The ACT- South West took first place with $216.4m worth of residential approvals in 2014/15 and an annual population growth rate of 127.3%.

Victoria’s Cranbourne East took second spot on the list, with $328.6m worth of work approved in 2014/15 and an annual population growth rate of 32%, followed by NSW’s Cobbitty – Leppington in third with $363.m of approvals and an annual population growth rate of 26.1%.

Harrison in the ACT came in fourth with $101.7m of approvals and a growth rate of 22.8%, followed by the Northern Territory’s Palmerston – South  with $102.1m of approvals and population growth of 22.4%.


Source: HIA

While NSW and Victoria combine to account for 10 of the top-20 hotspots, Hopkins said there are positive signs that areas that have been struggling recently are showing signs of improvement.

“In the final analysis, the fact that ten of the Top 20 Hotspots are located in NSW and Victoria speaks volumes. These two states have been the engines of the strong upturn in new home building over the last few years,” she said.

“It is also encouraging to see WA still perform strongly this time at the national level, considering the difficulties arising from the natural resources downturn.”
 

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Bubble talk unfounded says PCA

The investment outlook for the Australian property market should remain mostly positive in 2016, despite talk of busts and bubbles.

According to the latest ANZ Property Council Survey, the national confidence index for Australian real estate remained at 131 at the end of the March quarter, which indicates a positive outlook for the market.

The index has now remained unchanged for 12 months and Property Council of Australia of chief executive Ken Morrison said that shows any talk of a collapse in the property market is unfounded.

“In recent times there has been some media commentary about ‘property bubbles’, but the data does not support these claims. [The] Property industry is neither going through boom nor bust – instead, it is steadily meeting the continued strong demand for housing in Australia,” Morrison said.

“We are seeing confidence underpinned by the continued strong economic performance of our largest states – NSW and Victoria. This is a positive and steady outlook – that reflects the steadiness of the economy. Australia is witnessing steady employment growth, low and stable interest rates, stable rents and house prices,” he said.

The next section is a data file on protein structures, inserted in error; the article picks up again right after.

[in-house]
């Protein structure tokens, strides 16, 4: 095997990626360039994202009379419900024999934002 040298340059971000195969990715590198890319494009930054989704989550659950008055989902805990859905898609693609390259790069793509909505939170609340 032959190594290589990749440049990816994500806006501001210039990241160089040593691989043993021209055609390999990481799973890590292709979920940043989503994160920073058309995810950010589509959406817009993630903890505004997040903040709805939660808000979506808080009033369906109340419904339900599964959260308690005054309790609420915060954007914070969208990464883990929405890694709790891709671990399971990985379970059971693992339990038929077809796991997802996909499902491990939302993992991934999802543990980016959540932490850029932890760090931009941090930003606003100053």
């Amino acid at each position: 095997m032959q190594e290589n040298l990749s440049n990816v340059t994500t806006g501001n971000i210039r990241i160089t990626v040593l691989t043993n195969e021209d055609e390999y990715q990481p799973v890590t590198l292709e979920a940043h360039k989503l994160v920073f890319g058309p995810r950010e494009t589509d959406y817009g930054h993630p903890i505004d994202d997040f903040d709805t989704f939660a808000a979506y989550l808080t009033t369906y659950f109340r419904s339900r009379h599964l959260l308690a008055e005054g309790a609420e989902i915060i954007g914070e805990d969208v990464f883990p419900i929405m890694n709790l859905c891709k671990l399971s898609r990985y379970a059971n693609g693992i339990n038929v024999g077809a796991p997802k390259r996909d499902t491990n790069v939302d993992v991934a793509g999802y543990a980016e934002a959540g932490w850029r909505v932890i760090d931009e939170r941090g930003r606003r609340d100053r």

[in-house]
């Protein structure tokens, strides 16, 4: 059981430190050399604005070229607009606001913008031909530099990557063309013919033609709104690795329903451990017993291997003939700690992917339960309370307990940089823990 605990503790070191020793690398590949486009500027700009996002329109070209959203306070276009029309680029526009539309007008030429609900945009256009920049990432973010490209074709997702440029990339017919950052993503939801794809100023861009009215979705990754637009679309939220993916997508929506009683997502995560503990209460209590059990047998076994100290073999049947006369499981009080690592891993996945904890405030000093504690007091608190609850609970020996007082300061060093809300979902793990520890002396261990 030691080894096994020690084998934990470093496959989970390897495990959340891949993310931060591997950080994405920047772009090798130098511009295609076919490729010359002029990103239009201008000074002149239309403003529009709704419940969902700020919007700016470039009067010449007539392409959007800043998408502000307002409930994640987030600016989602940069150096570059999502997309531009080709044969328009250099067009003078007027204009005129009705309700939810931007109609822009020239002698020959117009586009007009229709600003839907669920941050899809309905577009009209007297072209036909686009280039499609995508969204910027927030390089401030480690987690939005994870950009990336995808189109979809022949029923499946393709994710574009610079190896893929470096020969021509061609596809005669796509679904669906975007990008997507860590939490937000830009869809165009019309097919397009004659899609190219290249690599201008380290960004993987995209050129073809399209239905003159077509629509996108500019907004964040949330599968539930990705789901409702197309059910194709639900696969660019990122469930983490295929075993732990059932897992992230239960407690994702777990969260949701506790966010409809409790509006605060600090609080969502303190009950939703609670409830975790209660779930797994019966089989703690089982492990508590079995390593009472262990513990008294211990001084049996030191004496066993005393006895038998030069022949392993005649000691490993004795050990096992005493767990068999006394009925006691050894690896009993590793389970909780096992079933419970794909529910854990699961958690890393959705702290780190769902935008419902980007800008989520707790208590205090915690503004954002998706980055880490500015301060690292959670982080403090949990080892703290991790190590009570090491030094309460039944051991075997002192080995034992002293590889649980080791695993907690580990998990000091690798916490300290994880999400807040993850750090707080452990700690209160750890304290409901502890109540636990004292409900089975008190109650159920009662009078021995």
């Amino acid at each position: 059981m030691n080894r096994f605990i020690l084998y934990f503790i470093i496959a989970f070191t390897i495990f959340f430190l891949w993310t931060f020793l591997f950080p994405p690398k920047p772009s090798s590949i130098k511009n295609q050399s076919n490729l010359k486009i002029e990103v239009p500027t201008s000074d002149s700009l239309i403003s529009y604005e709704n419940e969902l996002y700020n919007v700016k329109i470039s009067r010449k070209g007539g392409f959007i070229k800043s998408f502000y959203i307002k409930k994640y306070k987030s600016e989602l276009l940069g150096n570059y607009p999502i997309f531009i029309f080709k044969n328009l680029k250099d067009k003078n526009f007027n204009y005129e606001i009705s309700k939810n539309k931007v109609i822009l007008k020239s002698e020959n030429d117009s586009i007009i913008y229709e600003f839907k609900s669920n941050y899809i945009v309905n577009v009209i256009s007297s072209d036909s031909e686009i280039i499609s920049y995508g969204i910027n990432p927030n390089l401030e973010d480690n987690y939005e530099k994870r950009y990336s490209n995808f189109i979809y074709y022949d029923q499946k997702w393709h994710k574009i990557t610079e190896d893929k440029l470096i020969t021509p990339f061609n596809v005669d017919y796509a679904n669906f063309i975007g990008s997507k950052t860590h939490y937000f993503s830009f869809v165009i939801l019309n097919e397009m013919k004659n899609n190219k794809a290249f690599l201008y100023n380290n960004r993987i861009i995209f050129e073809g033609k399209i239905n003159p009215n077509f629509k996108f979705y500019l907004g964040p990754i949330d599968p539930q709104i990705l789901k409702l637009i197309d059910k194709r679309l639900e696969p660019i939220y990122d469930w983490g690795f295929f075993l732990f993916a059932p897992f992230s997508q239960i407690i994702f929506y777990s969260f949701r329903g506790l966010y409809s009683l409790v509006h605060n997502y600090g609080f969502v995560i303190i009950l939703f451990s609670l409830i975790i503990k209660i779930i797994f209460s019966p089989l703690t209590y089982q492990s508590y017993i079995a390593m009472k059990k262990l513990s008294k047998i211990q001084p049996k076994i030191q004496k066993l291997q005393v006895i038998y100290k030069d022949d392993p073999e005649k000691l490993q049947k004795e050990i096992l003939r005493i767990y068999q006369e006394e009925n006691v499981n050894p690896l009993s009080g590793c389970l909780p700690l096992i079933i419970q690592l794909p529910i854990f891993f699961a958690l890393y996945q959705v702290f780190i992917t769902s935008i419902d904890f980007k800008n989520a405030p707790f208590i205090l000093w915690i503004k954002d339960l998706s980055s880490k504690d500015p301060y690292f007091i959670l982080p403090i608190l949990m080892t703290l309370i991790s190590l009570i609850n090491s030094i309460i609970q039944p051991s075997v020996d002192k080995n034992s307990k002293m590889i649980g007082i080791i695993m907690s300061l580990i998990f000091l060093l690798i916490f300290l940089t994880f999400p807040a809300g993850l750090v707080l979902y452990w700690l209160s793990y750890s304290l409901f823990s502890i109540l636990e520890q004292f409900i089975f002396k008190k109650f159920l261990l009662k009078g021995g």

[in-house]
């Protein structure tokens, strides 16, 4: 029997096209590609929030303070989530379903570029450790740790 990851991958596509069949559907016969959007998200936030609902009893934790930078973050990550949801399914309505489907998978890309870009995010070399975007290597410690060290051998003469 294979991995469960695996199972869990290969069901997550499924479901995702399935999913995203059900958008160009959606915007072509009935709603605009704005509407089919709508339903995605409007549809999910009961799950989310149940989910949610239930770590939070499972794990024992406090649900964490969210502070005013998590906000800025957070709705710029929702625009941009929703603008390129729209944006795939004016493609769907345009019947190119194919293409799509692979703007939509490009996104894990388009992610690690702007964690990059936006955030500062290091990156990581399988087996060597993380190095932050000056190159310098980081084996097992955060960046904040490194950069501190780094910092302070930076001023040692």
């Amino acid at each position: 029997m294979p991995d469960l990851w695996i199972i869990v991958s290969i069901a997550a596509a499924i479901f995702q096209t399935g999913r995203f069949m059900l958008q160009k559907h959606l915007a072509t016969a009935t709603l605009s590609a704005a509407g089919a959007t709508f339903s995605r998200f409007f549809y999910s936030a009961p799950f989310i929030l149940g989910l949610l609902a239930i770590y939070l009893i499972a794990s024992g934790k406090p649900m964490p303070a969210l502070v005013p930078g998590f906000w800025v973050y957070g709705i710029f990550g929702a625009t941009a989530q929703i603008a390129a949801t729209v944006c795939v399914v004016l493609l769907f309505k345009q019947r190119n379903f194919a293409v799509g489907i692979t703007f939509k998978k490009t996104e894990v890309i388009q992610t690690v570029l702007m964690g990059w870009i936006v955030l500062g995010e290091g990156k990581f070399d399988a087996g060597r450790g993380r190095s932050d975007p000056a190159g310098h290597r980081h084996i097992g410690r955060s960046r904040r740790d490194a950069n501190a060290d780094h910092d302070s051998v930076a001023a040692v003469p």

According to the survey, house price growth will be stronger in the June quarter compared to the three months to March, however Morrison said there are some challenges for the market in the immediate future.


Source: PCA/ANZ

“Consumers and businesses have a tendency to see elections as uncertainty and often postpone decisions until after they are held. We are heading into the longest campaign in Australia’s history and this will test sentiment,” he said.

Weak wage growth is also pulling on consumer sentiment according to Morrison.

Richard Yetsenga, ANZ acting chief economist, agreed that wage growth is a serious issue for the property sector; however it will likely continue to be an important economical pillar in 2016.

“Slower housing market, weak wages growth and tentative consumer confidence all remain key challenges to both housing construction and household spending,” Dr Yetsenga said.

“Importantly, the ANZ-Property Council Survey indicates a steady year-ahead pipeline of work in the property sector, which is ‘doing its bit’ to offset an otherwise subdued business activity outlook,” he said.

Another issue the market will likely face is the ongoing impact of changes to lending practices, with the survey predicting further tightening of lending criteria for those looking for a mortgage.  
 
The survey also predicts the involvemnt of foerign investors in the Australian property market is set to decline.